Deliverance turns 40 

Will the South ever live down 'Squeal like a pig'?

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To venture into spoiler territory, Deliverance proves much more ambiguous. Christopher said his father justified the rape scene's brutality by saying, "'I had to put the moral weight of murder on the suburbanites.' He had to portray the mountain men as such monsters that the suburbanites would decide not only to kill, but to try to cover up their crime." After Lewis kills the rapist with a bow and arrow, the foursome debates over what to do next: hide the body and pretend like it never happened? Or tell the local authorities, who might sympathize with the mountain folk?

They vote to cover it up against the objections of guitar-player Drew and things get increasingly out of control. When they dig a makeshift grave by hand, they seem reduced to the level of animals. Back on the river, a stunned-looking Drew pitches into the water, but his friends don't know if he was shot, fell in accidentally, or dove in on purpose. With Lewis injured and delirious, Ed takes up the bow and Alpha Male role, climbs a crevasse, and kills an armed mountain man. Afterward, he's not sure if his victim was the squealing rapist's accomplice or a complete stranger. (Boorman's commentary confirms that Coward plays the character, so Ed probably didn't kill an innocent man.) Ed discovers that violence literally has a double edge: He shoots his adversary with one arrow and almost simultaneously falls on another, as if his action bounced back on him.

The three survivors conceal a total of three bodies and stress over the possibility that they'll be found out. In one of the great author cameos, James appears as an intimidating sheriff, but he dislikes the Atlantans because he thinks they're liars, not because they're city folk. Few films attend so closely to the consequences of bloodshed.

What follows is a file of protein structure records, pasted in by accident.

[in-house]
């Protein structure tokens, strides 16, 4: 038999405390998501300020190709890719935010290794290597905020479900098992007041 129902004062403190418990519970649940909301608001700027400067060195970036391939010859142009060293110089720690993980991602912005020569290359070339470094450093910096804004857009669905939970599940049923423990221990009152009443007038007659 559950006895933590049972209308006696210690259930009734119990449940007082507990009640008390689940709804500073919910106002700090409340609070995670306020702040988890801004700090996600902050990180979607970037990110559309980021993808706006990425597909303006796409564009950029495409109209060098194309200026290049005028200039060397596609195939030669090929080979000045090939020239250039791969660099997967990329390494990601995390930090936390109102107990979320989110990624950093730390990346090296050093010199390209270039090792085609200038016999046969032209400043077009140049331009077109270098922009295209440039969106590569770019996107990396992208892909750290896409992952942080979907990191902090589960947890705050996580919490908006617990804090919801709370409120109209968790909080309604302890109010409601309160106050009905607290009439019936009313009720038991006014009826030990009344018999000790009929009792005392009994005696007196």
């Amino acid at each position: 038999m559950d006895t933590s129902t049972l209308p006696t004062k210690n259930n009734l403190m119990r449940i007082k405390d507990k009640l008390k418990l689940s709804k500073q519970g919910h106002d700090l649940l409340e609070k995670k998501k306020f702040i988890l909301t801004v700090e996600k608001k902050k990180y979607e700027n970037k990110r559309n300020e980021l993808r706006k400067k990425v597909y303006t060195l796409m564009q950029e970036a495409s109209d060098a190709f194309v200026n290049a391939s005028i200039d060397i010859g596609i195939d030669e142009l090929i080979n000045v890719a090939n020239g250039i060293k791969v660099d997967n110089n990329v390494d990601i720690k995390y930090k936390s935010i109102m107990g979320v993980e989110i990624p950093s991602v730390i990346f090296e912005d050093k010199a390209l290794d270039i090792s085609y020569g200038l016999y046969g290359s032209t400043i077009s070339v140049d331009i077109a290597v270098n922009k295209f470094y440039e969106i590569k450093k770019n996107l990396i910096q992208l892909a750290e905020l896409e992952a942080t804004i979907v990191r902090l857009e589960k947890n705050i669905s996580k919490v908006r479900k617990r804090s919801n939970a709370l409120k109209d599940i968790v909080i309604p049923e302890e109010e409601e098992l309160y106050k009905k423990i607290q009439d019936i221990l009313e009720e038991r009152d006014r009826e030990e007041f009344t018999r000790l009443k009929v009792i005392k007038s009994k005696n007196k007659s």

Most action movies carry the implication that "Violence is awesome!", particularly the post-Dirty Harry strain of shoot 'em-ups starring Clint Eastwood, Charles Bronson, Arnold Schwarzenegger, and the like in the 1970s and '80s. Deliverance suggests that rather than bring clarity to a pampered, civilized man, violence makes events increasingly murky for him. Both the novel and the film have been read as a Vietnam War metaphor, and the fog of war notion supports this interpretation.

July 20 will feature a 40th-anniversary screening of Deliverance at the Fox Theatre, which seems at once the most and least appropriate place to see it. An Oscar nominee for Best Picture, Director, and Film Editing, as well as a Grammy winner for "Dueling Banjos," Deliverance was chosen for the Library of Congress's National Film Registry in 2008 for being "culturally, historically or aesthetically significant." It's the kind of provocative film that attempts to push cinema as an art form.

Deliverance deserves to be enshrined in a luxurious vintage movie palace like the Fox, even though it's far too subversive and disturbing to be at home there. The film doesn't subject its audience to a fraction of the ordeal faced by the Atlantans, but it still aims to leave us equally haunted. Deliverance's survivors cross their fingers that their deeds stay submerged, and can only hope that what happened on the Cahulawassee, stays on the Cahulawassee.

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